Like tax receipts, federal spending has a direct relationship with GDP. On average, federal spending has been at or around 20% of GDP over the last few decades. So what does that mean? Well, simply put, if your tax receipts are 17% of GDP and your outlays are 20% of GDP then you’ll have a budget deficit each year of about 3% of GDP.
If the entire point of tax reform is to reduce the amount of taxes the government collects as a portion of GDP, then you’ll always run a deficit. Even if federal spending decreases on its own due to fewer people collecting government assistance, you’ll still run a significant deficit year after year. Why is this?
Well, with a bigger economy comes increased cost simply due to inflation. Since many government assistance programs are tied to the consumer price index, government spending will naturally increase year after year. Same goes with wages for government employees, equipment purchased through military spending, and even interest paid on federal debt.
Simply put, tax cuts do not pay for themselves because they don’t offset increased government spending. Don’t believe me? Well, just look at the data – even with periods of strong growth, the last time federal spending was below 17% of GDP was 1966.
Let’s go back to that pie analogy. Making a bigger pie will yield bigger pieces, but it will also lead to larger cost – more flour, more dough, more sugar, a bigger pan, etc. So, although the government is taking a bigger slice of pie, it’s paying a significant amount of money to make the pie in the first place.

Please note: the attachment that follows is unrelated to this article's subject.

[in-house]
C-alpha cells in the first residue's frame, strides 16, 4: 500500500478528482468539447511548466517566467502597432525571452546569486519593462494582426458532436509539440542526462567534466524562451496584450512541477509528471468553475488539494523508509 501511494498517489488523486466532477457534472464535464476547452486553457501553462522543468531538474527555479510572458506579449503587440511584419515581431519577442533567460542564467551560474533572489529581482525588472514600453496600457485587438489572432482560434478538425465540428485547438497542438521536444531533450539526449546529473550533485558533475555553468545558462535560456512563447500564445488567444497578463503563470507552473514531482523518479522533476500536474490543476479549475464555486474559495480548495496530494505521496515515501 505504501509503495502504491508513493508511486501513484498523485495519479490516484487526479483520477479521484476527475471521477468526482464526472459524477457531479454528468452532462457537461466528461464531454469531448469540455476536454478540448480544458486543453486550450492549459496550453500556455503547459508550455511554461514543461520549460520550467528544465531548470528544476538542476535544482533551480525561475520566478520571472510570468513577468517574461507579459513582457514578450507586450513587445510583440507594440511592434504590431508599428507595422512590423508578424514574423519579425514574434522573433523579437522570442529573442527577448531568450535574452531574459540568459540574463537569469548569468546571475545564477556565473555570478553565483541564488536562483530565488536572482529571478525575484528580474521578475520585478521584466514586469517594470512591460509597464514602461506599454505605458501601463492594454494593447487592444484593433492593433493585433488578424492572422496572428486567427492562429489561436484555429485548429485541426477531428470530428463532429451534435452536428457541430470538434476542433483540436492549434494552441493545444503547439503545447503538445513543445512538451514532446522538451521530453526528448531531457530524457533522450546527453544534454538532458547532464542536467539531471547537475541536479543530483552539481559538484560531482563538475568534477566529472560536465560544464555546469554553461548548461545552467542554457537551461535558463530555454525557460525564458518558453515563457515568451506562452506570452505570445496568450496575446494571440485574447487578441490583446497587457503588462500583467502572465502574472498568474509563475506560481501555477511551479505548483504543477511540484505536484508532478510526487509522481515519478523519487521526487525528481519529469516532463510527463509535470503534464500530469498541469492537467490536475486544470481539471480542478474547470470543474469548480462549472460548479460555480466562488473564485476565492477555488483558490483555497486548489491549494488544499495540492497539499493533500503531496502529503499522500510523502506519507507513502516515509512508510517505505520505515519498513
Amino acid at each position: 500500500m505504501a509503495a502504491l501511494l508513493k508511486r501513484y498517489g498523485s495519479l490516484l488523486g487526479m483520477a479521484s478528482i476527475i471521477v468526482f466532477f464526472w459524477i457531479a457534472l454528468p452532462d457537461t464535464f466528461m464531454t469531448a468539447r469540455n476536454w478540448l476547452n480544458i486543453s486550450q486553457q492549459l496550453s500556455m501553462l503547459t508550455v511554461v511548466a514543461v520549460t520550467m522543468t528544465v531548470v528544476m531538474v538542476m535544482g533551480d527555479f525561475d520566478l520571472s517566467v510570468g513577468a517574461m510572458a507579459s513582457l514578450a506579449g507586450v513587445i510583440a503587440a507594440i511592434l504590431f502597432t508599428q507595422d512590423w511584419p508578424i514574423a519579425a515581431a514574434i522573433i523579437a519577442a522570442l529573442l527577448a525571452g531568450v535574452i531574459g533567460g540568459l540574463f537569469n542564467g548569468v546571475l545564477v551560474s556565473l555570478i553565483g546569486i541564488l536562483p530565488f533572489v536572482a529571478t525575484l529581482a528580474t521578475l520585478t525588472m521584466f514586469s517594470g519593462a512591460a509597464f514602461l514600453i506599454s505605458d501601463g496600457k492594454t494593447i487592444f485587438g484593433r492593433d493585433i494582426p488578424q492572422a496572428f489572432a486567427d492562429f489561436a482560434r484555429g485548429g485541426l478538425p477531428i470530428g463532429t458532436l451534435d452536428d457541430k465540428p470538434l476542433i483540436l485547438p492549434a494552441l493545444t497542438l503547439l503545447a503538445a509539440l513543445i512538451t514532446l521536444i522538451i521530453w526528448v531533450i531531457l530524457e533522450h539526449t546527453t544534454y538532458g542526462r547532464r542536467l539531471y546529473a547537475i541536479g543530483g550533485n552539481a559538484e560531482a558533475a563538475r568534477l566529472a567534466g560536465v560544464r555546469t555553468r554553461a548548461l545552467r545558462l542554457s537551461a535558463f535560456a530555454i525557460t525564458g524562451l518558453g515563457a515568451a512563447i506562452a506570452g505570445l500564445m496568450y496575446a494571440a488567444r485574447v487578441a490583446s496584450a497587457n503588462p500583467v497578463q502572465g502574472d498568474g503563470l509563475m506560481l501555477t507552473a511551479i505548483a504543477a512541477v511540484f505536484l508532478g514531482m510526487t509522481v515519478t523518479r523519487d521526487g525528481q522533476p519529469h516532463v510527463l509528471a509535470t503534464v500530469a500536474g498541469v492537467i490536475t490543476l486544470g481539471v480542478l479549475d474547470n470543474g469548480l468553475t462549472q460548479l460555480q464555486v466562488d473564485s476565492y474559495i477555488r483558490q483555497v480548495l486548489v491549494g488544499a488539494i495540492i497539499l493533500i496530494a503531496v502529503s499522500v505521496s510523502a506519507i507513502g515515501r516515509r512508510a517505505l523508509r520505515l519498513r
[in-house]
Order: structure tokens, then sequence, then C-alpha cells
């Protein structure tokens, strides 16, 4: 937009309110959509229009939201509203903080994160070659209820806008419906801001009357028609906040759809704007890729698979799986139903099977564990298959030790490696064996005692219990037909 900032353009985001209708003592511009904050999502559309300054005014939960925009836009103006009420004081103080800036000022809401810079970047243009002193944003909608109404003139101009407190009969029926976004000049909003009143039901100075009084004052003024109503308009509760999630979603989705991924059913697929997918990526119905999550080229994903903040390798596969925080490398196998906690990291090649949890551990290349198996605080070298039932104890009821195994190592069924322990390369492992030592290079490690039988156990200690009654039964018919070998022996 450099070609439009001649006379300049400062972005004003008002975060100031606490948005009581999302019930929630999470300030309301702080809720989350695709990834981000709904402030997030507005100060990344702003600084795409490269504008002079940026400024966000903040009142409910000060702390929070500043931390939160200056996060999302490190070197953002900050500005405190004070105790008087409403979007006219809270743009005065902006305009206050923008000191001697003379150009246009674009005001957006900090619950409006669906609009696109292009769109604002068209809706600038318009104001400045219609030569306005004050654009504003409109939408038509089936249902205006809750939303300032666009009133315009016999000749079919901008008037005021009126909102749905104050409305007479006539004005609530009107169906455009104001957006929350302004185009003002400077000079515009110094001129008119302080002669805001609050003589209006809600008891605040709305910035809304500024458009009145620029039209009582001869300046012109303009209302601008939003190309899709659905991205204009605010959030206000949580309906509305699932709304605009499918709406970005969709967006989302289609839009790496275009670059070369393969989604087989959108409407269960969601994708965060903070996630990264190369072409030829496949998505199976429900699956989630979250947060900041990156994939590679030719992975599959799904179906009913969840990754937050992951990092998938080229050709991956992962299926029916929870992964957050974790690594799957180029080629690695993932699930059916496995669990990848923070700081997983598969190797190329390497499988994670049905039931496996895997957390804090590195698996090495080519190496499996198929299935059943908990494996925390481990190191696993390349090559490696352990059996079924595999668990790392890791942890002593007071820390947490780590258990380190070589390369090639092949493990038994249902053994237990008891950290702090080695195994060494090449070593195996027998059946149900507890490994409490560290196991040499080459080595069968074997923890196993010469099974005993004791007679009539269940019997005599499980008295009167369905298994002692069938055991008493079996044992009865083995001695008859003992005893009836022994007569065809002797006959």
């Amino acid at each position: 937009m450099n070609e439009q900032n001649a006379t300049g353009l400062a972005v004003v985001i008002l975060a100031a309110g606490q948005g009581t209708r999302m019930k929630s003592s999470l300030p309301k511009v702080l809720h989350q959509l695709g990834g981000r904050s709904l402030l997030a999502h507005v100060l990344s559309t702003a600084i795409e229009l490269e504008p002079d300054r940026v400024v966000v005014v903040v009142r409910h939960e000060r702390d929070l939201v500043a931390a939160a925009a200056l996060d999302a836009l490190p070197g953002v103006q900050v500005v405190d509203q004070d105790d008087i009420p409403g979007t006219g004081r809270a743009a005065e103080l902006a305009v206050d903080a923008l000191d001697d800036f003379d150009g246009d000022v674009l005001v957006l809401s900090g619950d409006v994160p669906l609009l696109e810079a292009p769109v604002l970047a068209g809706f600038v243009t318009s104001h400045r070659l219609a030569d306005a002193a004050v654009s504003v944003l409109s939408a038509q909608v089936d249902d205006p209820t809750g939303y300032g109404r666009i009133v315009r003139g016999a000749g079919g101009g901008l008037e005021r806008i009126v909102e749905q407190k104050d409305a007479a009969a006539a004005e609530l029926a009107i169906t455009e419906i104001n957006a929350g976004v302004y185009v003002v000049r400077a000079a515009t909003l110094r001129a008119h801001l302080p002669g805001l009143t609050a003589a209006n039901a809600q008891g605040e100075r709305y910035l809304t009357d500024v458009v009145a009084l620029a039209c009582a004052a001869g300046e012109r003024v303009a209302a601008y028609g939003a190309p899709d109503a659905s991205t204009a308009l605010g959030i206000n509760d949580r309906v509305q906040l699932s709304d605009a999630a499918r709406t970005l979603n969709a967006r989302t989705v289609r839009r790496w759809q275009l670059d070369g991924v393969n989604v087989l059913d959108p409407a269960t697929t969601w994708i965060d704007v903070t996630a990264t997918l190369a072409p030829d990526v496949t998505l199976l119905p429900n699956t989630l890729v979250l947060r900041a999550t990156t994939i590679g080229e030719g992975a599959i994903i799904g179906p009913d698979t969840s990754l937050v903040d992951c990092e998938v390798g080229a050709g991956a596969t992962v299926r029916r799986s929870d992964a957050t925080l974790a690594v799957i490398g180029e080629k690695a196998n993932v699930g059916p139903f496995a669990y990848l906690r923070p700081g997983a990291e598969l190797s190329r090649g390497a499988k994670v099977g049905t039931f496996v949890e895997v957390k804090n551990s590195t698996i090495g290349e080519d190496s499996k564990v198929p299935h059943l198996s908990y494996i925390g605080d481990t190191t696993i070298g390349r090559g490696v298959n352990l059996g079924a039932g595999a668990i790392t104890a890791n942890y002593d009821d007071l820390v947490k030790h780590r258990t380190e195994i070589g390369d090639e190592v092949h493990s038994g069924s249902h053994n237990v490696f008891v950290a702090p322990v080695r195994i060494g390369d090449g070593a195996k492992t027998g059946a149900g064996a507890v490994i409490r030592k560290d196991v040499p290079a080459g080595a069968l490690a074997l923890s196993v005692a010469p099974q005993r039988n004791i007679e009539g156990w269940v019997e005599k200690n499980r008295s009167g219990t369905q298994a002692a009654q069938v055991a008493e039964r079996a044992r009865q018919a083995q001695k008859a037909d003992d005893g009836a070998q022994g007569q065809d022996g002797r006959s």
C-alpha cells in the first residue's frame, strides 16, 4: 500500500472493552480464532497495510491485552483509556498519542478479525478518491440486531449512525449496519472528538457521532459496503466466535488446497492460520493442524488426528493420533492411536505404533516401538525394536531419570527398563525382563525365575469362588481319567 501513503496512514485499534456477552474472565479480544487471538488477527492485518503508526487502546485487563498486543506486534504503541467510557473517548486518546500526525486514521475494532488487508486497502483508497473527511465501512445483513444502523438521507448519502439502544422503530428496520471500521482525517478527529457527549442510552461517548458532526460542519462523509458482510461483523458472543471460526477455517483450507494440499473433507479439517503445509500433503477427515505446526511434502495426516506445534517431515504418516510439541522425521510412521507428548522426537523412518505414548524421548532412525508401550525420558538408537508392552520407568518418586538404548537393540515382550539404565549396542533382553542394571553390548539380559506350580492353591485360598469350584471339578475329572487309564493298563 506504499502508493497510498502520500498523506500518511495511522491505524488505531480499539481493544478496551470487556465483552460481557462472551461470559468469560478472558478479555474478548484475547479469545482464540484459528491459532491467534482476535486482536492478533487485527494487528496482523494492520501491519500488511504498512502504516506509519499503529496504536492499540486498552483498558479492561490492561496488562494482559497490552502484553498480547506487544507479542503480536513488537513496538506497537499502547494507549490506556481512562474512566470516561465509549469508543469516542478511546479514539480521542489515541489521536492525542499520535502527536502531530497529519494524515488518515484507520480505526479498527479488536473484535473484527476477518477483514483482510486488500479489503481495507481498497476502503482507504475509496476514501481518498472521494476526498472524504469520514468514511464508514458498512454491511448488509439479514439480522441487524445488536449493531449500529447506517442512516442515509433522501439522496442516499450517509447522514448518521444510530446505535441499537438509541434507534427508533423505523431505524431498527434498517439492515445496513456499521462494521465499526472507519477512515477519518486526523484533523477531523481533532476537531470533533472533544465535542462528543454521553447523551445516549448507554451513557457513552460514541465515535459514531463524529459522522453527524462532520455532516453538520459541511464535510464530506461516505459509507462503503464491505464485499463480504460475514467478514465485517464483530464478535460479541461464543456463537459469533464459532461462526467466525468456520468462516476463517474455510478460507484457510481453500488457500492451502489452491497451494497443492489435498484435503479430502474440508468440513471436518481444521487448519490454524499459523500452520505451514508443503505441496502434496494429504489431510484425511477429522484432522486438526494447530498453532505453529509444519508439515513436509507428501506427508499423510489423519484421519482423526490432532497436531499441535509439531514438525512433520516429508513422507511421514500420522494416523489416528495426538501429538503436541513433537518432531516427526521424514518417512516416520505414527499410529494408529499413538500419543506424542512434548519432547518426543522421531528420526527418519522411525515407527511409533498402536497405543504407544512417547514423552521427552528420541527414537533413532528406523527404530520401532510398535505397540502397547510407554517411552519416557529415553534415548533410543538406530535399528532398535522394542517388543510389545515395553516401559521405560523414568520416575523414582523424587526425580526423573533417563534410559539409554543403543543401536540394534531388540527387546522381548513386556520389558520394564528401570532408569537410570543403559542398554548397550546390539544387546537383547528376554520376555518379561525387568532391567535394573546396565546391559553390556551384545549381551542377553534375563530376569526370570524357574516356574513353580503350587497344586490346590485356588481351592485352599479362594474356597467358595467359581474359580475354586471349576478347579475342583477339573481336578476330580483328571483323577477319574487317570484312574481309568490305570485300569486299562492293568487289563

Well, What If We Cut Spending?
So what if we cut taxes and cut spending at the same time? Wouldn’t you get the increased economic growth from the tax cuts while balancing the budget? Well, not exactly. If the point of cutting taxes is putting more money into the economy, then spending cuts just pulls that money right out. Essentially, you’d be taking from the poor and giving to the rich.
Yes, you can make the case that money in the hands of individuals will yield higher growth than inefficient government programs, but the impact is marginal from a macro prospective.
Think of it this way – someone who receives money from Social Security will likely spend the entire amount on goods and services. Therefore, 100% of this government expenditure gets recycled back into the economy. On the other hand, a tax cut to a millionaire will most likely be partially spent into the economy and partially invested into the stock market. This will lead to stock market gains but would do little to nothing for the rest of the economy.
So What’s The Point?
The point is that tax cuts don’t pay for themselves and tax reform has nothing to do with balancing the budget. The original intent of the tax code was simply to answer the age-old question: who is going to pay for the cost of managing the federal government and its many programs? Along the way it’s become a means to persuade human behavior.
Want to increase home ownership? Simply create tax incentives for homeowners through the mortgage interest deduction and the real estate tax deduction. Want to increase retirement savings? Simply create qualified plans that allows taxpayers incentives to save for retirement. Want to boost business purchases of equipment? Simply create incentives that allows accelerated depreciation or a total write-off in the year of purchase.
So we all agree that the federal government needs to collect taxes to pay for government programs (roads, bridges, defense spending, etc.). But the debate surrounding tax reform is how to collect tax revenue without distorting economic outcomes – not whether tax cuts pay for themselves.